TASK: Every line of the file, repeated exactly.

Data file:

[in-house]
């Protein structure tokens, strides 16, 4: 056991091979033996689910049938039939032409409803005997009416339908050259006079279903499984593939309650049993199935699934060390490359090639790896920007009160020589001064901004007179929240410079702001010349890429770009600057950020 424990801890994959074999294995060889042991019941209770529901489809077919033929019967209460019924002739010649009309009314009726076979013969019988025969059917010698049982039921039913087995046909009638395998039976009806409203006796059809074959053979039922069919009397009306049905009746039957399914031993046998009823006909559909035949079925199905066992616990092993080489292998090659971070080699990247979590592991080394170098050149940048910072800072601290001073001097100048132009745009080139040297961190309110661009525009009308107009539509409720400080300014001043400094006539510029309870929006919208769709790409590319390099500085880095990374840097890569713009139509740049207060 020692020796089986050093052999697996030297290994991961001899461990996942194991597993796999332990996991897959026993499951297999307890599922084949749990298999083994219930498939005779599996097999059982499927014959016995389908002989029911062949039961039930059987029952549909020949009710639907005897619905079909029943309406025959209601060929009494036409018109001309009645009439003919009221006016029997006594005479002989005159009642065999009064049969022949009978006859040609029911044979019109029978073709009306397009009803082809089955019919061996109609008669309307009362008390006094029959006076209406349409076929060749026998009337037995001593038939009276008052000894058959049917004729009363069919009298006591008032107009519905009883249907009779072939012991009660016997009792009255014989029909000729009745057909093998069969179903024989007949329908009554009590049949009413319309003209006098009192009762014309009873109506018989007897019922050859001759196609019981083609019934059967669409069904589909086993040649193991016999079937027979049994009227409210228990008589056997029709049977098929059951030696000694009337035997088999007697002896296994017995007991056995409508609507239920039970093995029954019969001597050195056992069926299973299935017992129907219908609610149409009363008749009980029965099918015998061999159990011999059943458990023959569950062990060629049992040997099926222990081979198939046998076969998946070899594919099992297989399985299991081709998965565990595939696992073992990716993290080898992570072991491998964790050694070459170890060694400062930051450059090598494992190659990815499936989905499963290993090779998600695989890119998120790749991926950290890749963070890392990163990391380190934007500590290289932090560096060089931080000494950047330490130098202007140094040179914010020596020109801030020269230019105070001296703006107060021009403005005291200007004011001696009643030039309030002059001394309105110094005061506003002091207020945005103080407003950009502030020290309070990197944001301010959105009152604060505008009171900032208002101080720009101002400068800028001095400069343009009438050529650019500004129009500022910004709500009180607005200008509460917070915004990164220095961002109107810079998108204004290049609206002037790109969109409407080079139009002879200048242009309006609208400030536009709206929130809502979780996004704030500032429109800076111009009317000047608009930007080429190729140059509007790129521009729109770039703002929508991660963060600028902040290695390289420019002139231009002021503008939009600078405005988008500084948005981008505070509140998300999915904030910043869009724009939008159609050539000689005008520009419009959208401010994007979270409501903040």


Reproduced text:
[in-house]
């Protein structure tokens, strides 16, 4: 056991091979033996689910049938039939032409409803005997009416339908050259006079279903499984593939309650049993199935699934060390490359090639790896920007009160020589001064901004007179929240410079702001010349890429770009600057950020 424990801890994959074999294995060889042991019941209770529901489809077919033929019967209460019924002739010649009309009314009726076979013969019988025969059917010698049982039921039913087995046909009638395998039976009806409203006796059809074959053979039922069919009397009306049905009746039957399914031993046998009823006909559909035949079925199905066992616990092993080489292998090659971070080699990247979590592991080394170098050149940048910072800072601290001073001097100048132009745009080139040297961190309110661009525009009308107009539509409720400080300014001043400094006539510029309870929006919208769709790409590319390099500085880095990374840097890569713009139509740049207060 020692020796089986050093052999697996030297290994991961001899461990996942194991597993796999332990996991897959026993499951297999307890599922084949749990298999083994219930498939005779599996097999059982499927014959016995389908002989029911062949039961039930059987029952549909020949009710639907005897619905079909029943309406025959209601060929009494036409018109001309009645009439003919009221006016029997006594005479002989005159009642065999009064049969022949009978006859040609029911044979019109029978073709009306397009009803082809089955019919061996109609008669309307009362008390006094029959006076209406349409076929060749026998009337037995001593038939009276008052000894058959049917004729009363069919009298006591008032107009519905009883249907009779072939012991009660016997009792009255014989029909000729009745057909093998069969179903024989007949329908009554009590049949009413319309003209006098009192009762014309009873109506018989007897019922050859001759196609019981083609019934059967669409069904589909086993040649193991016999079937027979049994009227409210228990008589056997029709049977098929059951030696000694009337035997088999007697002896296994017995007991056995409508609507239920039970093995029954019969001597050195056992069926299973299935017992129907219908609610149409009363008749009980029965099918015998061999159990011999059943458990023959569950062990060629049992040997099926222990081979198939046998076969998946070899594919099992297989399985299991081709998965565990595939696992073992990716993290080898992570072991491998964790050694070459170890060694400062930051450059090598494992190659990815499936989905499963290993090779998600695989890119998120790749991926950290890749963070890392990163990391380190934007500590290289932090560096060089931080000494950047330490130098202007140094040179914010020596020109801030020269230019105070001296703006107060021009403005005291200007004011001696009643030039309030002059001394309105110094005061506003002091207020945005103080407003950009502030020290309070990197944001301010959105009152604060505008009171900032208002101080720009101002400068800028001095400069343009009438050529650019500004129009500022910004709500009180607005200008509460917070915004990164220095961002109107810079998108204004290049609206002037790109969109409407080079139009002879200048242009309006609208400030536009709206929130809502979780996004704030500032429109800076111009009317000047608009930007080429190729140059509007790129521009729109770039703002929508991660963060600028902040290695390289420019002139231009002021503008939009600078405005988008500084948005981008505070509140998300999915904030910043869009724009939008159609050539000689005008520009419009959208401010994007979270409501903040």